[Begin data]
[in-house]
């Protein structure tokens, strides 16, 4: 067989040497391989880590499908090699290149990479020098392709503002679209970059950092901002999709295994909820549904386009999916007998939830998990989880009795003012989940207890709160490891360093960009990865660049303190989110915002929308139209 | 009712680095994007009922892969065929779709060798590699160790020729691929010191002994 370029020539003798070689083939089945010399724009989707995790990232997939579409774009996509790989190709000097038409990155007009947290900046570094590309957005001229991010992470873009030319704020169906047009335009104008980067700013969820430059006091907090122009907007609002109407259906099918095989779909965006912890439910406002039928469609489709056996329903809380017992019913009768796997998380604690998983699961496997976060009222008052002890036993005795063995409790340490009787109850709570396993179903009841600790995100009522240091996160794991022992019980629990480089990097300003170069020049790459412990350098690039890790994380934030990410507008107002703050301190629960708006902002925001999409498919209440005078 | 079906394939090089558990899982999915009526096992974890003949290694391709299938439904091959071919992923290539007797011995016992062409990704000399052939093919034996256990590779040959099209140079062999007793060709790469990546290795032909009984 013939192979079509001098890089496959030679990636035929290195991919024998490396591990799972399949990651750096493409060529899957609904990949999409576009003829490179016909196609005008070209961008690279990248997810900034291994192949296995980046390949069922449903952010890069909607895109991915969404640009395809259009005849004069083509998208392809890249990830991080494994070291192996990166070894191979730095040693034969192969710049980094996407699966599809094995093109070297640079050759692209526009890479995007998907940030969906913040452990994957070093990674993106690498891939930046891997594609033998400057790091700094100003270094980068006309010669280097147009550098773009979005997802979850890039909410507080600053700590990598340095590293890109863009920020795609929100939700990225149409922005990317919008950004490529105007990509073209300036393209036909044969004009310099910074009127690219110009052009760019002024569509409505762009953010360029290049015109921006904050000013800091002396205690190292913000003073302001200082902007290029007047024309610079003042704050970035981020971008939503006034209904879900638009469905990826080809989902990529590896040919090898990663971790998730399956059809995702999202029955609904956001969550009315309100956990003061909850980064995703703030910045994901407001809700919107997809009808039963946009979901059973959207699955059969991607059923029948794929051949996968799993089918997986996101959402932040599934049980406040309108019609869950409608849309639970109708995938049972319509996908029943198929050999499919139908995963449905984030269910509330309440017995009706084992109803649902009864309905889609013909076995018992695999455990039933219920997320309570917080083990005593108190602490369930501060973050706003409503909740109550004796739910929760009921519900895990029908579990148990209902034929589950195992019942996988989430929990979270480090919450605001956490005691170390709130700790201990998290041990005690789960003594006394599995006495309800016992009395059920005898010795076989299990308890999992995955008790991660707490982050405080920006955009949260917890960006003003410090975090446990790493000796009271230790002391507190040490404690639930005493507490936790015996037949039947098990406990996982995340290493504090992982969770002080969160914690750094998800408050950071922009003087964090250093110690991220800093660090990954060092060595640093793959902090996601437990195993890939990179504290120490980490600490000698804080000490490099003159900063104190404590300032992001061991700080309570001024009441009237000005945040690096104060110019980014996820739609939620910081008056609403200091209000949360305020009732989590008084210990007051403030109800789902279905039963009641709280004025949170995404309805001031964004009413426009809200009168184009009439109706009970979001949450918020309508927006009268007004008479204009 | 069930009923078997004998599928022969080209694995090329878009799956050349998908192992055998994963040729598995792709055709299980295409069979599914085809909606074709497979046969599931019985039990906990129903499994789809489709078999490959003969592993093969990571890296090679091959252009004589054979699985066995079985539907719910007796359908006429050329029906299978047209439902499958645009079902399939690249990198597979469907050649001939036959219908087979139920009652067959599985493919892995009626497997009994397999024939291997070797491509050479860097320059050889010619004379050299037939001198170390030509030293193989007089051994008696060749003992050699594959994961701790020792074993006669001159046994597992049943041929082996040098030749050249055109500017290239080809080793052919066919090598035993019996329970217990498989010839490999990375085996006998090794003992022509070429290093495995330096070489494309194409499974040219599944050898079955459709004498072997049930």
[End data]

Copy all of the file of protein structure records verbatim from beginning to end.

[in-house]
């Protein structure tokens, strides 16, 4: 067989040497391989880590499908090699290149990479020098392709503002679209970059950092901002999709295994909820549904386009999916007998939830998990989880009795003012989940207890709160490891360093960009990865660049303190989110915002929308139209 | 009712680095994007009922892969065929779709060798590699160790020729691929010191002994 370029020539003798070689083939089945010399724009989707995790990232997939579409774009996509790989190709000097038409990155007009947290900046570094590309957005001229991010992470873009030319704020169906047009335009104008980067700013969820430059006091907090122009907007609002109407259906099918095989779909965006912890439910406002039928469609489709056996329903809380017992019913009768796997998380604690998983699961496997976060009222008052002890036993005795063995409790340490009787109850709570396993179903009841600790995100009522240091996160794991022992019980629990480089990097300003170069020049790459412990350098690039890790994380934030990410507008107002703050301190629960708006902002925001999409498919209440005078 | 079906394939090089558990899982999915009526096992974890003949290694391709299938439904091959071919992923290539007797011995016992062409990704000399052939093919034996256990590779040959099209140079062999007793060709790469990546290795032909009984 013939192979079509001098890089496959030679990636035929290195991919024998490396591990799972399949990651750096493409060529899957609904990949999409576009003829490179016909196609005008070209961008690279990248997810900034291994192949296995980046390949069922449903952010890069909607895109991915969404640009395809259009005849004069083509998208392809890249990830991080494994070291192996990166070894191979730095040693034969192969710049980094996407699966599809094995093109070297640079050759692209526009890479995007998907940030969906913040452990994957070093990674993106690498891939930046891997594609033998400057790091700094100003270094980068006309010669280097147009550098773009979005997802979850890039909410507080600053700590990598340095590293890109863009920020795609929100939700990225149409922005990317919008950004490529105007990509073209300036393209036909044969004009310099910074009127690219110009052009760019002024569509409505762009953010360029290049015109921006904050000013800091002396205690190292913000003073302001200082902007290029007047024309610079003042704050970035981020971008939503006034209904879900638009469905990826080809989902990529590896040919090898990663971790998730399956059809995702999202029955609904956001969550009315309100956990003061909850980064995703703030910045994901407001809700919107997809009808039963946009979901059973959207699955059969991607059923029948794929051949996968799993089918997986996101959402932040599934049980406040309108019609869950409608849309639970109708995938049972319509996908029943198929050999499919139908995963449905984030269910509330309440017995009706084992109803649902009864309905889609013909076995018992695999455990039933219920997320309570917080083990005593108190602490369930501060973050706003409503909740109550004796739910929760009921519900895990029908579990148990209902034929589950195992019942996988989430929990979270480090919450605001956490005691170390709130700790201990998290041990005690789960003594006394599995006495309800016992009395059920005898010795076989299990308890999992995955008790991660707490982050405080920006955009949260917890960006003003410090975090446990790493000796009271230790002391507190040490404690639930005493507490936790015996037949039947098990406990996982995340290493504090992982969770002080969160914690750094998800408050950071922009003087964090250093110690991220800093660090990954060092060595640093793959902090996601437990195993890939990179504290120490980490600490000698804080000490490099003159900063104190404590300032992001061991700080309570001024009441009237000005945040690096104060110019980014996820739609939620910081008056609403200091209000949360305020009732989590008084210990007051403030109800789902279905039963009641709280004025949170995404309805001031964004009413426009809200009168184009009439109706009970979001949450918020309508927006009268007004008479204009 | 069930009923078997004998599928022969080209694995090329878009799956050349998908192992055998994963040729598995792709055709299980295409069979599914085809909606074709497979046969599931019985039990906990129903499994789809489709078999490959003969592993093969990571890296090679091959252009004589054979699985066995079985539907719910007796359908006429050329029906299978047209439902499958645009079902399939690249990198597979469907050649001939036959219908087979139920009652067959599985493919892995009626497997009994397999024939291997070797491509050479860097320059050889010619004379050299037939001198170390030509030293193989007089051994008696060749003992050699594959994961701790020792074993006669001159046994597992049943041929082996040098030749050249055109500017290239080809080793052919066919090598035993019996329970217990498989010839490999990375085996006998090794003992022509070429290093495995330096070489494309194409499974040219599944050898079955459709004498072997049930």